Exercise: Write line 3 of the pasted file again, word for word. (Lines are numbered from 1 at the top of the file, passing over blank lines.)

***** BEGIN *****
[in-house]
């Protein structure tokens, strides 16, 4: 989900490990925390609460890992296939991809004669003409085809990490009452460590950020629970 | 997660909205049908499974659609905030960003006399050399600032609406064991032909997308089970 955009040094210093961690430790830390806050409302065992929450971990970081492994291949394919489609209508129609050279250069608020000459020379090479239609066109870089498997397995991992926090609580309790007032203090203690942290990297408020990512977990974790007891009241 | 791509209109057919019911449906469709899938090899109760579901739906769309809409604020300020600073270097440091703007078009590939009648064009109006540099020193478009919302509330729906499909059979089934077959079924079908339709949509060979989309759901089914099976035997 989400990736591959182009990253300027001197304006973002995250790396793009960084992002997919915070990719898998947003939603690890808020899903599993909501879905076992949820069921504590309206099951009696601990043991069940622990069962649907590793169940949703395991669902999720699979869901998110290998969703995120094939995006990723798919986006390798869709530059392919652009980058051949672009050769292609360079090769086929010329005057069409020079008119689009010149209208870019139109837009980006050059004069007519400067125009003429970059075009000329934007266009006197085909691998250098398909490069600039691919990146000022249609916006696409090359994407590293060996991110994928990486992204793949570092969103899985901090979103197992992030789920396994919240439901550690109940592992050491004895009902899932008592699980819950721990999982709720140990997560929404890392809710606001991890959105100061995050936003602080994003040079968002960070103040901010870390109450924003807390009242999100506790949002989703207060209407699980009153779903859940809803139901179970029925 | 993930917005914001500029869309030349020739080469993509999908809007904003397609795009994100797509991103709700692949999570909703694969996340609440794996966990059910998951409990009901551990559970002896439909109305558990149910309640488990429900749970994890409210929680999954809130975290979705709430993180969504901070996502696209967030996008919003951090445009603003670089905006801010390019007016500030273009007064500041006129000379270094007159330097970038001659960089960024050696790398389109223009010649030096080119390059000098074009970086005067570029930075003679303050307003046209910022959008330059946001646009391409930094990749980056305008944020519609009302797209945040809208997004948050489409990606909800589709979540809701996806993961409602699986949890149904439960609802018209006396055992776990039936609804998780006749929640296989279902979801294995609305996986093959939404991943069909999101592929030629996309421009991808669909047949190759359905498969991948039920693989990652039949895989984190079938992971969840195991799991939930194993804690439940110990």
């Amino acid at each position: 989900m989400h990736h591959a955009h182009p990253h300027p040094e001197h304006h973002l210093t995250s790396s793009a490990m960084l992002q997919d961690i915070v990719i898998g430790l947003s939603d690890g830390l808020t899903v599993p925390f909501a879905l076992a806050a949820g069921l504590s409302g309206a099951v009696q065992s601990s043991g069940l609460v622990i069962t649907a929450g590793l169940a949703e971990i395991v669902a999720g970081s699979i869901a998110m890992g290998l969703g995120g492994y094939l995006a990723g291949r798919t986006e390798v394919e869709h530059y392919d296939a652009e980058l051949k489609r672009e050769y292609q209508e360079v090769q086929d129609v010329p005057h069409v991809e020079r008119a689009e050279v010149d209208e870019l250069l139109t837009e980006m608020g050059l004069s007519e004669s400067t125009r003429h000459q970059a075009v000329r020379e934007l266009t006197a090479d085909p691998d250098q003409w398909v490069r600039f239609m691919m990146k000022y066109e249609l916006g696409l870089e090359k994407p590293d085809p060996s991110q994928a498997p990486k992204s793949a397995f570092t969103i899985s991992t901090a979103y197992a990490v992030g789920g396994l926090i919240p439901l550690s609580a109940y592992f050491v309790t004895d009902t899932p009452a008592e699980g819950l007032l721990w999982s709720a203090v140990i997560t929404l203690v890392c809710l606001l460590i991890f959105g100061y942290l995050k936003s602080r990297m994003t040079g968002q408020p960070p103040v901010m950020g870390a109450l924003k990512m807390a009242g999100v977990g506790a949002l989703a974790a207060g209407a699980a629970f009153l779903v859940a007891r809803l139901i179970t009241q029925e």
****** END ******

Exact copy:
């Amino acid at each position: 989900m989400h990736h591959a955009h182009p990253h300027p040094e001197h304006h973002l210093t995250s790396s793009a490990m960084l992002q997919d961690i915070v990719i898998g430790l947003s939603d690890g830390l808020t899903v599993p925390f909501a879905l076992a806050a949820g069921l504590s409302g309206a099951v009696q065992s601990s043991g069940l609460v622990i069962t649907a929450g590793l169940a949703e971990i395991v669902a999720g970081s699979i869901a998110m890992g290998l969703g995120g492994y094939l995006a990723g291949r798919t986006e390798v394919e869709h530059y392919d296939a652009e980058l051949k489609r672009e050769y292609q209508e360079v090769q086929d129609v010329p005057h069409v991809e020079r008119a689009e050279v010149d209208e870019l250069l139109t837009e980006m608020g050059l004069s007519e004669s400067t125009r003429h000459q970059a075009v000329r020379e934007l266009t006197a090479d085909p691998d250098q003409w398909v490069r600039f239609m691919m990146k000022y066109e249609l916006g696409l870089e090359k994407p590293d085809p060996s991110q994928a498997p990486k992204s793949a397995f570092t969103i899985s991992t901090a979103y197992a990490v992030g789920g396994l926090i919240p439901l550690s609580a109940y592992f050491v309790t004895d009902t899932p009452a008592e699980g819950l007032l721990w999982s709720a203090v140990i997560t929404l203690v890392c809710l606001l460590i991890f959105g100061y942290l995050k936003s602080r990297m994003t040079g968002q408020p960070p103040v901010m950020g870390a109450l924003k990512m807390a009242g999100v977990g506790a949002l989703a974790a207060g209407a699980a629970f009153l779903v859940a007891r809803l139901i179970t009241q029925e």